Can’t believe I got so far before the semester break: we have sucsesfully quantized the classical fields! The stuff is still rather technical and boring, yet in the second half we’ve discussed fancy effects of zero-point energy, vacuum fluctuations and uncertainties. It was on time: wish I am so good next time, I expect more difficulties)).

Multi-terminal Josephson junctions as topological materials

if you ask me, is a splendid piece of research. I mentioned the submission earlier: now the preprint is available here.

Topological materials and their unusual transport properties are now at the focus of modern experimental and theoretical research. Their topological properties arise from the bandstructure determined by the atomic composition of a material and as such are difficult to tune and naturally restricted to ≀3 dimensions. Here we demonstrate that n-terminal Josephson junctions with conventional superconductors may provide a straightforward realization of tunable topological materials in nβˆ’1 dimensions. For nβ‰₯4, the Andreev subgap spectrum of the junction can accommodate Weyl singularities in the space of the nβˆ’1 independent superconducting phases, which play the role of bandstructure quasimomenta. The presence of these Weyl singularities enables topological transitions that are manifested experimentally as changes of the quantized transconductance between two voltage-biased leads, the quantization unit being 2e^2/(πℏ).

Renyi entropy in quantum engines

has been published in Physical Review B,
Phys. Rev. B 91, 104303 – Published 18 March 2015.
It has been submitted in August last year, the preprint is available here here.

We evaluate Renyi entropy flows from generic quantum heat engines (QHE) to a weakly-coupled probe environment kept in thermal equilibrium. We show that the flows are determined not only by heat flow but also by a quantum coherent flow that can be separately measured in experiment apart from the heat flow measurement. The same pertains to Shanon entropy flow. This appeals for a revision of the concept of entropy flows in quantum nonequlibrium thermodynamics.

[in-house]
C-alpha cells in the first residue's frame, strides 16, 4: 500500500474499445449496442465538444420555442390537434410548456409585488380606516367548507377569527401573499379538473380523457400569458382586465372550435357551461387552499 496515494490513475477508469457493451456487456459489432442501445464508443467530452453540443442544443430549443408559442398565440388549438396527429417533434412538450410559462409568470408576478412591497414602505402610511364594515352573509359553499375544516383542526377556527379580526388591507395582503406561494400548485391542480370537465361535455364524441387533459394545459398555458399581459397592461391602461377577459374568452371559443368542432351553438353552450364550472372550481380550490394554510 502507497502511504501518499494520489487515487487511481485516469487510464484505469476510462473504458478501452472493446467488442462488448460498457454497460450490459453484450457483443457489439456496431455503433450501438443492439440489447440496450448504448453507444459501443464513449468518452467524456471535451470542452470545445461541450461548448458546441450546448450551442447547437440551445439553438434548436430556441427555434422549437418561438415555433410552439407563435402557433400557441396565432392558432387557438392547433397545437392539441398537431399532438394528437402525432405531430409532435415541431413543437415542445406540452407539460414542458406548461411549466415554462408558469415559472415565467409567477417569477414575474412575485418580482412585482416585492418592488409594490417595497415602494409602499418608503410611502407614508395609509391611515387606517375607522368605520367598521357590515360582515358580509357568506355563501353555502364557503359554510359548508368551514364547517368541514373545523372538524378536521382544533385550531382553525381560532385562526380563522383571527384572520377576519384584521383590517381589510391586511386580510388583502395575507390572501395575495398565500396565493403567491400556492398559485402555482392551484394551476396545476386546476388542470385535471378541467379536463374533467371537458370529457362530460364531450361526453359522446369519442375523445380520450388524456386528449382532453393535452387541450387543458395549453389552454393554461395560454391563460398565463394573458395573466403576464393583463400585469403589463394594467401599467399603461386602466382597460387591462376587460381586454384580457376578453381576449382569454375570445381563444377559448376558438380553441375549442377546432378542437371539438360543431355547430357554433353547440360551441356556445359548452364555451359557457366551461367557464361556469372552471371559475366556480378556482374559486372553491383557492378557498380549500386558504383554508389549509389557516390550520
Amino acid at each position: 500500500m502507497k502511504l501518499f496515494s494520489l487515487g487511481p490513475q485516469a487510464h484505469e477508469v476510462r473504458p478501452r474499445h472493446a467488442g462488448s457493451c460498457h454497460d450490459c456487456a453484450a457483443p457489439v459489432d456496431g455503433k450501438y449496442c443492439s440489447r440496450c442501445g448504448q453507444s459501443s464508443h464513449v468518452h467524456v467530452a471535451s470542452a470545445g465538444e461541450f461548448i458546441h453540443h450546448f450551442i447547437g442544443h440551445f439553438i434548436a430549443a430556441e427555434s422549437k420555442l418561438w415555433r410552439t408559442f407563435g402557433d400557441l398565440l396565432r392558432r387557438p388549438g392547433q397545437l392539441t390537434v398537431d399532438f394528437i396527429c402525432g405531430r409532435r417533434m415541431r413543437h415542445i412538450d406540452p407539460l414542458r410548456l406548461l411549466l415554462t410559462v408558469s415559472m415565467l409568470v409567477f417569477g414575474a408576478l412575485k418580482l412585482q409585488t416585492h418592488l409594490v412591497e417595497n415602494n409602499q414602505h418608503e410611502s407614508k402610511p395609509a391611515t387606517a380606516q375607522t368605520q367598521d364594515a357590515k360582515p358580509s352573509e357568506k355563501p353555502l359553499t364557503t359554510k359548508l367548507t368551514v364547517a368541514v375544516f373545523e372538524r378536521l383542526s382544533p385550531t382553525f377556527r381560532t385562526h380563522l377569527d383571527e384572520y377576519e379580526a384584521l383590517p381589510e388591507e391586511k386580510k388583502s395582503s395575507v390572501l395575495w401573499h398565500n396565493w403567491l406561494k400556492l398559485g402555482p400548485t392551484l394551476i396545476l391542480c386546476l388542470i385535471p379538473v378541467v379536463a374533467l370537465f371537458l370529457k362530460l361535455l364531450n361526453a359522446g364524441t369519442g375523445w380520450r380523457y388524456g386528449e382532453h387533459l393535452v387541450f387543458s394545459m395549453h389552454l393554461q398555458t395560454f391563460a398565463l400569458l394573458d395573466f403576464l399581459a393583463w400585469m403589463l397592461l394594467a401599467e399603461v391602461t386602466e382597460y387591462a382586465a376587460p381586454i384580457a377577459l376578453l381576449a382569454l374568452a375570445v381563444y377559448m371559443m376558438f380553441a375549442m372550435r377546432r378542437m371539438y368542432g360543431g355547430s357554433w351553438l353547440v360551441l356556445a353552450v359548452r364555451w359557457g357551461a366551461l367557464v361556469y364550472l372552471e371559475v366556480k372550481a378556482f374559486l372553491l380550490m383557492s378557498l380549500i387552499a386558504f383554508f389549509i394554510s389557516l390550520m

No place for religion at TU Delft?

this is the title of the article in our university newspaper Delta. I did not see it on time, it’s three weeks old.

Pure vanity: I was interviewed for this article.:)

Fifth lecture Quantum Transport

On Friday, we have finished with the quantum circuit theories covering spin transport and transmission distribution. I was reasonably satisfied with the results, there was some interaction with the audience.

I’ve just began the Coulomb blockade: looks like I’ve circumvented half-lecture shift and will have to plan an extra lecture.

Mikhail Titov

has been visiting on Wednesday to give the Quantum Nanoscience seminar among other things. I know him from 2000 when he was a post doc with Carlo Beenakker. Now he is a faculty in Nijmegen.

His work now is mostly in bulk transport, graphene being the most popular and useful application. The talk was about linear magnetoresistance and sign-reversed Coulomb drag in compensated Hall regime. This may sound involved, however, it was quite a fun to follow and understand that all miracles of experiment can be solved if you think clearly, simply but beyond a beaten track.

I even had an urge to do some Coulomb drag: I used to like the phenomenon, yet last time I look at it was 1999.


is the name of a European project I’m in. It’s about Maxwell demons. In fact, I always hesitated about the title: on my taste and beliefs, it’s not quite inspiring. However, the project so far went good.

Yet in the end of December I’ve volunteered to prepare a report for the project. In pre-Christmas mood, it seemed a task of a couple of days. Well, I finished it only today :(. I got a psychological clinch with it: could not force myself to start working and going with the work. I knew I do this wrong postponing, and this caused quite some pain – to my feeling, not quite infernal, but I’ve not been there, right? Anyway, it’s good to be through, and it’s good to avoid such clinches for all costs.